At night, tango and love.

TANGO - This verse is one of the most important, perhaps essential in the entire poem. It is here that Lenzi tells us specifically what type of establishment our Corrientes 348 is: a tango-club. And it is this denomination that effectively differentiates it from similar house that advertised regularly dancing to live or recorded music. Corrientes 348 was not a dance-club, it was a tango-dance-club where patrons dance solely to tango music.

Various styles of the dance have evolved over the years and, as with anything else, some have become more accepted than others. Here are some examples of widely accepted styles:


Tango canyengue : This style of tango was danced until the 1920s. The long tight fashion in dresses of the era restricted the follower's movements. Consequently, the style involves short steps. The dancers tend to move with knees slightly bent, the partners slightly offset, and in a closed embrace. The style tends to be danced to a 2/4 time signature.

Tango orillero : Tango orillero refers to the style of dance that developed away from the town centers, in the outskirts and suburbs where there was more freedom due to more available space on the dance floor. The style is danced in an upright position and uses various embellishments including rapid foot moves, kicks, and even some acrobatics, though this is a later development.

Salon Tango : Salon Tango was the most popular style of tango danced up through the Golden Era of the dance (1950's) when milongas (tango parties) were held in large dance venues and full tango orchestras performed. Later, when the Argentine youth started dancing rock & roll and the tango's popularity declined, the milongas moved to the smaller confiterias in the center of the city, resulting in the birth of the "milonguero" style.

Salon Tango is characterized by slow, measured, and smoothly executed moves. It includes all of the basic tango steps and figures (cunita, media luna, parada, etc.) plus new ones such as the sacadas, barridas, and boleos. The emphasis is on precision, smoothness, and musicality. The couple embraces closely but the embrace is flexible, opening slightly to make room for various figures and closing again for support and poise. The caminadas (walk) is the most important element and up to three quarters of the dance.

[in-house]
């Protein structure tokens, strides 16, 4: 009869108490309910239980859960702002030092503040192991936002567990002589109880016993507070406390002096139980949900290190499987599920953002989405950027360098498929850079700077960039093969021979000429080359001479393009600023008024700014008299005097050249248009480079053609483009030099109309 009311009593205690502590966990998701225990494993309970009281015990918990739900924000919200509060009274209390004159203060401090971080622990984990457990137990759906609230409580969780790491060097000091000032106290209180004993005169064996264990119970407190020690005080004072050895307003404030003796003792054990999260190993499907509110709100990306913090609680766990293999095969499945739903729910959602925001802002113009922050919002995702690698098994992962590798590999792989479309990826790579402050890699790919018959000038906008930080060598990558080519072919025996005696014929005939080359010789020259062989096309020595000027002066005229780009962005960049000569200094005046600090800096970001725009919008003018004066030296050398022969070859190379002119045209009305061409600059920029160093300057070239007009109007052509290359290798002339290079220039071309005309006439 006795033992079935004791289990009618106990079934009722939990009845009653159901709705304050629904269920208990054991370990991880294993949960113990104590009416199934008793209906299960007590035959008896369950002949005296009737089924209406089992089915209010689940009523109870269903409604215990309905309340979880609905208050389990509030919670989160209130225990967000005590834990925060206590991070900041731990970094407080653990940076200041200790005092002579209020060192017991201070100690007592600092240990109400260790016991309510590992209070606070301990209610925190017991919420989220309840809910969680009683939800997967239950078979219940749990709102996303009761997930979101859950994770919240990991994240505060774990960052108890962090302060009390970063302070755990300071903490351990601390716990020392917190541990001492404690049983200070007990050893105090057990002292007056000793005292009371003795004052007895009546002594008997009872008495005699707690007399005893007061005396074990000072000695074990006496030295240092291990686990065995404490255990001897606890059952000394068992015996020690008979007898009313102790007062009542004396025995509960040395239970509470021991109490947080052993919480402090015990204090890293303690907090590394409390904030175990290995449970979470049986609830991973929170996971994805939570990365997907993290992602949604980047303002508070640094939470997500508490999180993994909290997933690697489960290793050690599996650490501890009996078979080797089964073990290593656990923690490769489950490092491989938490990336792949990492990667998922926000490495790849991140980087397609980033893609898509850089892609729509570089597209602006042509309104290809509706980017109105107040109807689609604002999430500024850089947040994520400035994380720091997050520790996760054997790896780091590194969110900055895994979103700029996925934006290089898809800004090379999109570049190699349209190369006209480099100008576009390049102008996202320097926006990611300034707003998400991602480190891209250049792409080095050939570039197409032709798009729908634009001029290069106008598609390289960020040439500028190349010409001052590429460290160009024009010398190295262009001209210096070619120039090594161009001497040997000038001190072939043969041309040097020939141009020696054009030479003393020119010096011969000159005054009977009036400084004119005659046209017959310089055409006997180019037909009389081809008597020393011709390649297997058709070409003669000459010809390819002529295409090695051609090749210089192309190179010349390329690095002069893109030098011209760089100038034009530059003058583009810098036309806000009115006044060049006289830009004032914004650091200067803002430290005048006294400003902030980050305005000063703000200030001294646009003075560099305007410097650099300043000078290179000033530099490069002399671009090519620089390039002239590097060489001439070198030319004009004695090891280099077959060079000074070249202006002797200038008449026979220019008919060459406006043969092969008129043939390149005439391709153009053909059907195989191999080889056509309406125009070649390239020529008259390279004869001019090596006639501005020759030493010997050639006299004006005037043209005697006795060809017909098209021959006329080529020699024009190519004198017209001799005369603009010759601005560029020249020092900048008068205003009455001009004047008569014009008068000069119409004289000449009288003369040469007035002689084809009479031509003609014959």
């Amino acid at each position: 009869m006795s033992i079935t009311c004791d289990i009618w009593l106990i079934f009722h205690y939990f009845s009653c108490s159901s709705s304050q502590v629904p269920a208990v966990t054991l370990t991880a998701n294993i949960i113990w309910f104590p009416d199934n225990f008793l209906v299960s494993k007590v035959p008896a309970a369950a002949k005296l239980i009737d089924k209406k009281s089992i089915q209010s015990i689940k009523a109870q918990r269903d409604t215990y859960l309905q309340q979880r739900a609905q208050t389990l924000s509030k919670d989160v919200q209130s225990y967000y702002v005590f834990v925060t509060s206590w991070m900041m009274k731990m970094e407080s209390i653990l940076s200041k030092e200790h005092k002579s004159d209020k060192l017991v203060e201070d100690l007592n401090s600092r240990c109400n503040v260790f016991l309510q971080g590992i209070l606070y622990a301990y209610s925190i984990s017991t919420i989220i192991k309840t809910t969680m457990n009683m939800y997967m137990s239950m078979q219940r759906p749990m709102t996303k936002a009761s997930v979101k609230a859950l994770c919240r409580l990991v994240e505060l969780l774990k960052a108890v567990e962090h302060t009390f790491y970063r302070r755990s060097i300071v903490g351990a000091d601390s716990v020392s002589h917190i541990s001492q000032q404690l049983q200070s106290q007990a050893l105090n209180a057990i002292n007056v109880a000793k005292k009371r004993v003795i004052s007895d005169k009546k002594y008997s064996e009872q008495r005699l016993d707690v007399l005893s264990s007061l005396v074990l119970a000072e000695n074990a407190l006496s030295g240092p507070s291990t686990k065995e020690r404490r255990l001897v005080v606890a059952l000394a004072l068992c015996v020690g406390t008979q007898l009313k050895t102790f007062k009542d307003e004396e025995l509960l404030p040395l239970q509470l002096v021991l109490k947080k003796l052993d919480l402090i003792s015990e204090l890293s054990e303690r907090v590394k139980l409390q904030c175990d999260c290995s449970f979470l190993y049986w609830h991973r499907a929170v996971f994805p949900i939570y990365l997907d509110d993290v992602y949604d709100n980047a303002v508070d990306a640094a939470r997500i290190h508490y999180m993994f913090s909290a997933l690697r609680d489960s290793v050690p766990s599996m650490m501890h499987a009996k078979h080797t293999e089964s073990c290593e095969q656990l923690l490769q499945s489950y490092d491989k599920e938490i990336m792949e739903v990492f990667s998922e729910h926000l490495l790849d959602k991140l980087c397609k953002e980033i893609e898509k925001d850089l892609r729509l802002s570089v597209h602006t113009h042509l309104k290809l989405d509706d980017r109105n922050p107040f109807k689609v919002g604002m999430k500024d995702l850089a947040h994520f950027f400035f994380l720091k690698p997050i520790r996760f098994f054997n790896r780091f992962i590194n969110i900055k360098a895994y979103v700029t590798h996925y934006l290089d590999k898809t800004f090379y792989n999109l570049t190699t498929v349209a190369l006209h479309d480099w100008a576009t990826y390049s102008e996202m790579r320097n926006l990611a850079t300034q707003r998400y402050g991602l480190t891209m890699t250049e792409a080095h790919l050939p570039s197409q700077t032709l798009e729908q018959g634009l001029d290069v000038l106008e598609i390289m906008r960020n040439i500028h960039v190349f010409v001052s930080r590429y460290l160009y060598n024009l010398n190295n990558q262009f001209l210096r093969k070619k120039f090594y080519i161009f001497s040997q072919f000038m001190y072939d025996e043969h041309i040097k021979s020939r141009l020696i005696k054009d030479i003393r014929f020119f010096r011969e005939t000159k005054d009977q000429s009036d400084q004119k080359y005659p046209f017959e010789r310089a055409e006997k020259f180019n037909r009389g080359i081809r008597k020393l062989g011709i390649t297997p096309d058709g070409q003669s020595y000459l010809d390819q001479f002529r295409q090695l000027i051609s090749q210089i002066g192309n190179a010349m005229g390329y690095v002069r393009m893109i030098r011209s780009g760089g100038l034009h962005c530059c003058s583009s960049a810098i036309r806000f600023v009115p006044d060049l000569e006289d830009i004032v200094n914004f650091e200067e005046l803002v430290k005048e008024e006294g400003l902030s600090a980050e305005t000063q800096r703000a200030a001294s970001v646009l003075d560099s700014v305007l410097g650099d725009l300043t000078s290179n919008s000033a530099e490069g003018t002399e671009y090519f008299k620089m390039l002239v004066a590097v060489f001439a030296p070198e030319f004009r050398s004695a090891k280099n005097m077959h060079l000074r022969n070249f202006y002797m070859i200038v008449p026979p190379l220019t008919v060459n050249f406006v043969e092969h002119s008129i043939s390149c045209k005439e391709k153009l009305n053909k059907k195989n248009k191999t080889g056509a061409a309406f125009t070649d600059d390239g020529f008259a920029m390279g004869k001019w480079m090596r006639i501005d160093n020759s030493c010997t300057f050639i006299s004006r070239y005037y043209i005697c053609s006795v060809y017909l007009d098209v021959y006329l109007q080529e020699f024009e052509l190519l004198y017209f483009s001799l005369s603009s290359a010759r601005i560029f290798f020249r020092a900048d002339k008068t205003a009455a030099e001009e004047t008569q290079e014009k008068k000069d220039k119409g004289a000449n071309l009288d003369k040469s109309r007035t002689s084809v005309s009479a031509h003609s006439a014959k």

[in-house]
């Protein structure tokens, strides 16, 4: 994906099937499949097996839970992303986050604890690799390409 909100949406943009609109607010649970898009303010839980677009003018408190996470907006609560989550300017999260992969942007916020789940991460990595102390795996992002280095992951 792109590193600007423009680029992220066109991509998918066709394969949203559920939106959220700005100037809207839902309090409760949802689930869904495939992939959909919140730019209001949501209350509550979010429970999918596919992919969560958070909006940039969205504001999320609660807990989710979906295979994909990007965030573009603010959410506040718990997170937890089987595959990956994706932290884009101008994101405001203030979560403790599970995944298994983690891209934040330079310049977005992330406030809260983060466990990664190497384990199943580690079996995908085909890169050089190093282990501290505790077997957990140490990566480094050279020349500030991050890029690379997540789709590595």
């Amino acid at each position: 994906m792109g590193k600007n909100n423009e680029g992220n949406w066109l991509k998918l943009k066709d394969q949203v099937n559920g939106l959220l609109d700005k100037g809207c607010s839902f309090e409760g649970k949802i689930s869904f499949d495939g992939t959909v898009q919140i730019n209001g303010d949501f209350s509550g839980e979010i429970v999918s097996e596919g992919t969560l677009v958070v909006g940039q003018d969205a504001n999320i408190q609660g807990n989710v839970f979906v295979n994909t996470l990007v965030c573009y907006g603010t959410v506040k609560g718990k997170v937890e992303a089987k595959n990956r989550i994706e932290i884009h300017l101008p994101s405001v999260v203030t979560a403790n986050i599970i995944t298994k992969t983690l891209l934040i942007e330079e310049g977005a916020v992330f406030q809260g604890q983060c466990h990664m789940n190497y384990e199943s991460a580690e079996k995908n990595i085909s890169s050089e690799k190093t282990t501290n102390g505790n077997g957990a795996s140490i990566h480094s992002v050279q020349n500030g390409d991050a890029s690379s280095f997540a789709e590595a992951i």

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LOVE - The affection I hold towards our Corrientes 348 makes me wish I could write only about the sentimental and romantic aspects of the relationship. Regrettably, in such a club, with the decadence, the cocktails, the promised confidentiality, and later on, the availablility of narcotics, I am certain that romanticism and sentimentality was not what our Lenzi had in mind. So, let us explore the "other" type and see what Buenos Aires had to offer in the first two decades of the 20th century.

During the last two decades of the 1800s, the number of immigrants - mainly men - to Argentina, and particularly to Buenos Aires and the other larger cities, increased dramatically and at one point the population ratio was about 50 men for every woman. Men, tempted by the idea of a better life and by legends of streets paved with gold, came in their thousands only to be met with great disappointment. Instead of streets of gold they found a squalid place with muddy streets and poor housing. Often they never even made to the centre of the city but were forced to live on the outskirts and struggle to survive from one day to the next.